U.S. manufacturing activity likely continued to grow in November as demand from overseas ramps up and customers restock bare shelves, although some fear rising joblessness could deflate recoveries in the industrial sector and broader economy.
Analysts polled by Thomson Reuters expect the index from the Institute for Supply Management, a trade group of purchasing executives, will read 55 in November, compared with 55.7 in October _ which was the best showing since April 2006. A reading above 50 indicates growth.
ISM's manufacturing index, which is due out Tuesday at 10 a.m. EST, first showed growth in August after 18 months of contraction.
In October, the employment component grew for the first time in 15 months. But a measure tracking new orders, a signal of future production, slipped to 58.5 from 60.8 in September.
There are concerns about the sustainability of the manufacturing sector's domestic recovery. Some economists worry that once customers rebuild inventories depleted during the recession, demand for manufacturers' goods could again taper off.
Another worry is that as government stimulus programs wind down, consumers will clamp down on spending amid rising unemployment. The jobless rate hit 10.2 percent in October, a 26-year high.
Congress last month extended until April and expanded one of the most well-known stimulus programs, the homebuyers' tax credit. Industry groups credited the credit, which was set to expire in November, with helping the housing recovery.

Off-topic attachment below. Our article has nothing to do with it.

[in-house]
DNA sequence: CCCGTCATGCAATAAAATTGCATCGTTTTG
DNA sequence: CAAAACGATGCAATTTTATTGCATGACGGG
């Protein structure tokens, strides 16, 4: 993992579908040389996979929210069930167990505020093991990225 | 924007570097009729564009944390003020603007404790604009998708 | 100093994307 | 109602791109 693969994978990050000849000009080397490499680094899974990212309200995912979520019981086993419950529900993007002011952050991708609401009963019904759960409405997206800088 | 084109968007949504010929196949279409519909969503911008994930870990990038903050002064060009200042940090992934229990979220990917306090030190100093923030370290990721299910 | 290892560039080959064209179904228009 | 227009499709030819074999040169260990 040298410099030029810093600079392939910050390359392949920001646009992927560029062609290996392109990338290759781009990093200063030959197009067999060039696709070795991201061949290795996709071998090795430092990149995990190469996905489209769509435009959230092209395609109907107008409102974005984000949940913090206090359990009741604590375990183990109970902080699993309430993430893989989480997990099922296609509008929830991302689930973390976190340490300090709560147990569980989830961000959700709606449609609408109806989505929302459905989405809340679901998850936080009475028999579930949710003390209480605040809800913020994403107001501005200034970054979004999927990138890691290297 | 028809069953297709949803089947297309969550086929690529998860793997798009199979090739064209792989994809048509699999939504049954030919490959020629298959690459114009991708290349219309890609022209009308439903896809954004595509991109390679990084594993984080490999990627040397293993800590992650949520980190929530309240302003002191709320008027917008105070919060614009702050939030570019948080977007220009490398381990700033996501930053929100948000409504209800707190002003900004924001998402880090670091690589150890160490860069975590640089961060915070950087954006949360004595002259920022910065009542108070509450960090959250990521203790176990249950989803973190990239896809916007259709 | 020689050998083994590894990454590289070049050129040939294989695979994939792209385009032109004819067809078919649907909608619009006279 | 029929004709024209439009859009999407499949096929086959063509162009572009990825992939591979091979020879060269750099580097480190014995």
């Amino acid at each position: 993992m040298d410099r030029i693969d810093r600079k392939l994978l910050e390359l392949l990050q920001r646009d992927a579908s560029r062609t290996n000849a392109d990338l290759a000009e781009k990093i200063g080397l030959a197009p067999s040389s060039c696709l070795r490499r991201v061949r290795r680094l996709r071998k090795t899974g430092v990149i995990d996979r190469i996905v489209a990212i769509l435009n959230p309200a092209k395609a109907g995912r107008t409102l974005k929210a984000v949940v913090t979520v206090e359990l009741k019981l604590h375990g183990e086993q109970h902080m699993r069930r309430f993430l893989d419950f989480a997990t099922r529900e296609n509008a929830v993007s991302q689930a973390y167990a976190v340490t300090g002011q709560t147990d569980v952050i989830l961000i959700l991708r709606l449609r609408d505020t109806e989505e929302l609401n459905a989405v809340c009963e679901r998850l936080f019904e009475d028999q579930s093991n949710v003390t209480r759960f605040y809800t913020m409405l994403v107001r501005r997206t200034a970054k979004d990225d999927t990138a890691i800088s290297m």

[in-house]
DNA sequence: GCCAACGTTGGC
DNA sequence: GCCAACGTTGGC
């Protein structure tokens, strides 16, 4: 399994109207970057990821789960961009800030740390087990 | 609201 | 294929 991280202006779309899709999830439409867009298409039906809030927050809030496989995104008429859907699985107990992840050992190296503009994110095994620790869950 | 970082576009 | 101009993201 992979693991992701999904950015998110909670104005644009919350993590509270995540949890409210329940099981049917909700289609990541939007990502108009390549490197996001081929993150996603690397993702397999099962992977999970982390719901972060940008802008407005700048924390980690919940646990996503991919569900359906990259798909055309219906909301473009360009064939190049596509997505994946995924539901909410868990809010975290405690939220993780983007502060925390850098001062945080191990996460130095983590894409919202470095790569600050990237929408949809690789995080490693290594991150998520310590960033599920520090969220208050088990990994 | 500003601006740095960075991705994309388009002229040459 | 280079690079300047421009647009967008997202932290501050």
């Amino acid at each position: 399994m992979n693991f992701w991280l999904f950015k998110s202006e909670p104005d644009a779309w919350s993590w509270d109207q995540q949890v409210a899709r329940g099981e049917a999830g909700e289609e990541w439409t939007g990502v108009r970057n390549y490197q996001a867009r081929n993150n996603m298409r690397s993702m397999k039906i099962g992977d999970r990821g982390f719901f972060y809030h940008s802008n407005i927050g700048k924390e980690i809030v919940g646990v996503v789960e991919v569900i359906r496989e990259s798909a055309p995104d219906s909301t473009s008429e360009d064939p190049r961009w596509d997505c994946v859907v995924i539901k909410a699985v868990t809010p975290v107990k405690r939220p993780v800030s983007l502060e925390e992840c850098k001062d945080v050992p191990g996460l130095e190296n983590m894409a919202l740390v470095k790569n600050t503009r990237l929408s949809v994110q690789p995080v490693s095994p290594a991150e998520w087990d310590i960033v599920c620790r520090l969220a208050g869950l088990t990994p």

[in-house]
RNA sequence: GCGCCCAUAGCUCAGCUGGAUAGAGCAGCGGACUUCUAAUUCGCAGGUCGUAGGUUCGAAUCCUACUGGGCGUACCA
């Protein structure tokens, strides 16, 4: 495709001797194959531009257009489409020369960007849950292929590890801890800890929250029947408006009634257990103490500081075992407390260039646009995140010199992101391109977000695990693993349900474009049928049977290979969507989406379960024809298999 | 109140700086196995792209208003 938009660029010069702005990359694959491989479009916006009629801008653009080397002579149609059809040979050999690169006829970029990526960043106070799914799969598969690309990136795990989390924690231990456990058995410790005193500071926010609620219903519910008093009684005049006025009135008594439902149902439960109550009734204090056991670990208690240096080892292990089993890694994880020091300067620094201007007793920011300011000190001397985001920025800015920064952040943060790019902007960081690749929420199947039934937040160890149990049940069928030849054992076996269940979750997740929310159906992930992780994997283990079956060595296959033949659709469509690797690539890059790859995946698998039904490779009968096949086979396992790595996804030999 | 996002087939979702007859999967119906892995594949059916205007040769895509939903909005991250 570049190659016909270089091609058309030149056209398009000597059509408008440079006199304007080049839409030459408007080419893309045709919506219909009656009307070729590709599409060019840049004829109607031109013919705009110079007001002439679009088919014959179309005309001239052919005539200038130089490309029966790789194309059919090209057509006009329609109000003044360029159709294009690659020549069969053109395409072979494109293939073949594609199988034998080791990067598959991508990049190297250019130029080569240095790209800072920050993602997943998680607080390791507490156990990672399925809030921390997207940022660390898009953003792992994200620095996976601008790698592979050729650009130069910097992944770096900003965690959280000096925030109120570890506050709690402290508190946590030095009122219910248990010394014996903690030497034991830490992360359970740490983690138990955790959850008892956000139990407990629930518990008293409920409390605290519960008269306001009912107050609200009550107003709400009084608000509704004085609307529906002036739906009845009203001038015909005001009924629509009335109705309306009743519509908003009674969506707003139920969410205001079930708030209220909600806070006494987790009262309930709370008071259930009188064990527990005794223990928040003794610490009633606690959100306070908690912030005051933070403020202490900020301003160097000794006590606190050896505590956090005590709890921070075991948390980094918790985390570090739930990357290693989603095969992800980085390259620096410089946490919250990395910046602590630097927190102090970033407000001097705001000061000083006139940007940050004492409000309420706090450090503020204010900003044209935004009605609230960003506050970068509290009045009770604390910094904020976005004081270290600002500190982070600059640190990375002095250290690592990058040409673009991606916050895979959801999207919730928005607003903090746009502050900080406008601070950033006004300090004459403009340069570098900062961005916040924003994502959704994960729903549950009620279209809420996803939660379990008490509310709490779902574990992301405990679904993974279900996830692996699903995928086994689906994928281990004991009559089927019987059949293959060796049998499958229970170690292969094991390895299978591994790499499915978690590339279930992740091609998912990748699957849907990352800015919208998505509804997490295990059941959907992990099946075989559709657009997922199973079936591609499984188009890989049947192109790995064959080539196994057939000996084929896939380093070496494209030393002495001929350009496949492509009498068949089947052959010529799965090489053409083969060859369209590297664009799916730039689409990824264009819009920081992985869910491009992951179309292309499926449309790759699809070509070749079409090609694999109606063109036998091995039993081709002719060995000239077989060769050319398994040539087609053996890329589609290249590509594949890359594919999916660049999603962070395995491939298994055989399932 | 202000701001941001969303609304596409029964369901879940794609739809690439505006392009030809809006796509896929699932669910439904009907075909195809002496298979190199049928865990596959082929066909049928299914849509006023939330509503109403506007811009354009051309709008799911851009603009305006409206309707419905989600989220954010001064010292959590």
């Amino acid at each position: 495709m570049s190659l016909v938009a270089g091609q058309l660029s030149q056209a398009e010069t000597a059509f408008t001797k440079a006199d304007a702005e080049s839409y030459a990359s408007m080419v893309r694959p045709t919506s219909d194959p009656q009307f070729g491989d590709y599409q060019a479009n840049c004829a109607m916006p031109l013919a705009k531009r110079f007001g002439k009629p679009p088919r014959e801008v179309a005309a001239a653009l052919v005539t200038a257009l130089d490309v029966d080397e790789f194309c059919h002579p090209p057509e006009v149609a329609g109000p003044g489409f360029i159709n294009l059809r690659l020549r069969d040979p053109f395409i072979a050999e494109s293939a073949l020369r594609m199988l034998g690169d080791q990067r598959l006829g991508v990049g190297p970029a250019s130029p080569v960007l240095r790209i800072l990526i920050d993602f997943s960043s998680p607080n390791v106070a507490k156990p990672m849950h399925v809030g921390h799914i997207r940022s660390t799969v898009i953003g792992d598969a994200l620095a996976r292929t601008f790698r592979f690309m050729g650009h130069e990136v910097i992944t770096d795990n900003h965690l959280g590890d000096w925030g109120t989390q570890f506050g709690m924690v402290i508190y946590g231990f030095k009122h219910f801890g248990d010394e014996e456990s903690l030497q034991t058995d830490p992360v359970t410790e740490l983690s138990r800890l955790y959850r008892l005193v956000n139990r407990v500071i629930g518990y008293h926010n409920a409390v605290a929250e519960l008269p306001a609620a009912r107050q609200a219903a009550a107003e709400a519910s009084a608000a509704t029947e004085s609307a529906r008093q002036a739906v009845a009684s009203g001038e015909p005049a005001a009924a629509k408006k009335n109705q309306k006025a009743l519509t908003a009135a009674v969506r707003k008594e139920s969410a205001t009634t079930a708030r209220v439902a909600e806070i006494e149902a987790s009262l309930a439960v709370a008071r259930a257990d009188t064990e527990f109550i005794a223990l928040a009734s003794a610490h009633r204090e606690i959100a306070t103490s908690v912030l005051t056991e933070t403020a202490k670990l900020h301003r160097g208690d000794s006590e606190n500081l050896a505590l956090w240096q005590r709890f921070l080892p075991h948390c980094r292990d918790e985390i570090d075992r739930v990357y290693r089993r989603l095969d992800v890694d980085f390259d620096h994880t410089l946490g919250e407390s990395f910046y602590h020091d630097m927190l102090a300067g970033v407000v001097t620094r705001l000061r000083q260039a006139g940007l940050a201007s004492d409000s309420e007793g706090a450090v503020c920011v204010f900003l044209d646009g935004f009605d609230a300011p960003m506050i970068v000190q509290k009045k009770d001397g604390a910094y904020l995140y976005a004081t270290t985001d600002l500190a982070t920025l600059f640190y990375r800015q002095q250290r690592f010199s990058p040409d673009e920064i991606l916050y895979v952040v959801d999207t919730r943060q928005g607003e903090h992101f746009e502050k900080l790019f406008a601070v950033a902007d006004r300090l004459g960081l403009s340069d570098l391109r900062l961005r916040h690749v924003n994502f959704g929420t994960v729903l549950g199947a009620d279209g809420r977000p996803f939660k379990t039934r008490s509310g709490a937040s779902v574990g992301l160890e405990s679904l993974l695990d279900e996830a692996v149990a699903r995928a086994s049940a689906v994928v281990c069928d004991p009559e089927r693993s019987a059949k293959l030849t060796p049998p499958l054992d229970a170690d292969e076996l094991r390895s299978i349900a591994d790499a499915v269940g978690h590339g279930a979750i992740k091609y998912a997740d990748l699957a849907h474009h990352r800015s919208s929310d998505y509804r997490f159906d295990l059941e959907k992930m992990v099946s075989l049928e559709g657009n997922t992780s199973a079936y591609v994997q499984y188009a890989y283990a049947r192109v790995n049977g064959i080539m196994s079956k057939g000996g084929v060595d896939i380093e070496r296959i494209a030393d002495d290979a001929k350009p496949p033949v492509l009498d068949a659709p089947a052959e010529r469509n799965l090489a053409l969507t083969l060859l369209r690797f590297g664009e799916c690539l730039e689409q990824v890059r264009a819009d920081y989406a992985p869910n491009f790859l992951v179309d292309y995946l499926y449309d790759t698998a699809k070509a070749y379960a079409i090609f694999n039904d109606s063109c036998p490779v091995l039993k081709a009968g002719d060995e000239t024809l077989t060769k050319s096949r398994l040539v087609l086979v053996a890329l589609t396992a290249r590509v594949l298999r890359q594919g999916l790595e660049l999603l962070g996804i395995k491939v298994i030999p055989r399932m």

Meanwhile, demand from developing countries continues to offset some of American consumers' frugality. U.S. exports are growing as the dollar drops, making them cheaper for foreigners compared with goods from other countries. The government said exports grew in September for the fifth straight month.
Farm equipment maker Deere & Co., for example, expects a tough year in 2010, with sales of large farm equipment dropping more than 10 percent _ but it sees South American agricultural sales growing up to 15 percent.
Pittsburgh-based H.J. Heinz Co. said rising sales of nutritional beverages in India, as well as higher sales of ketchup and baby food in Latin America and Russia, helped boost sales 2 percent in its second quarter.
Big technology companies, such as Hewlett-Packard Co., Intel Corp. and Microsoft Corp., also said conditions are improving in some of their businesses as U.S. and Chinese consumers show stronger demand.
Still, U.S. manufacturing layoffs continue. Last week, Spanish wind turbine maker Gamesa said it would cut 141 people from a western Pennsylvania plant this year, blaming the economic downturn for delays in wind farm projects.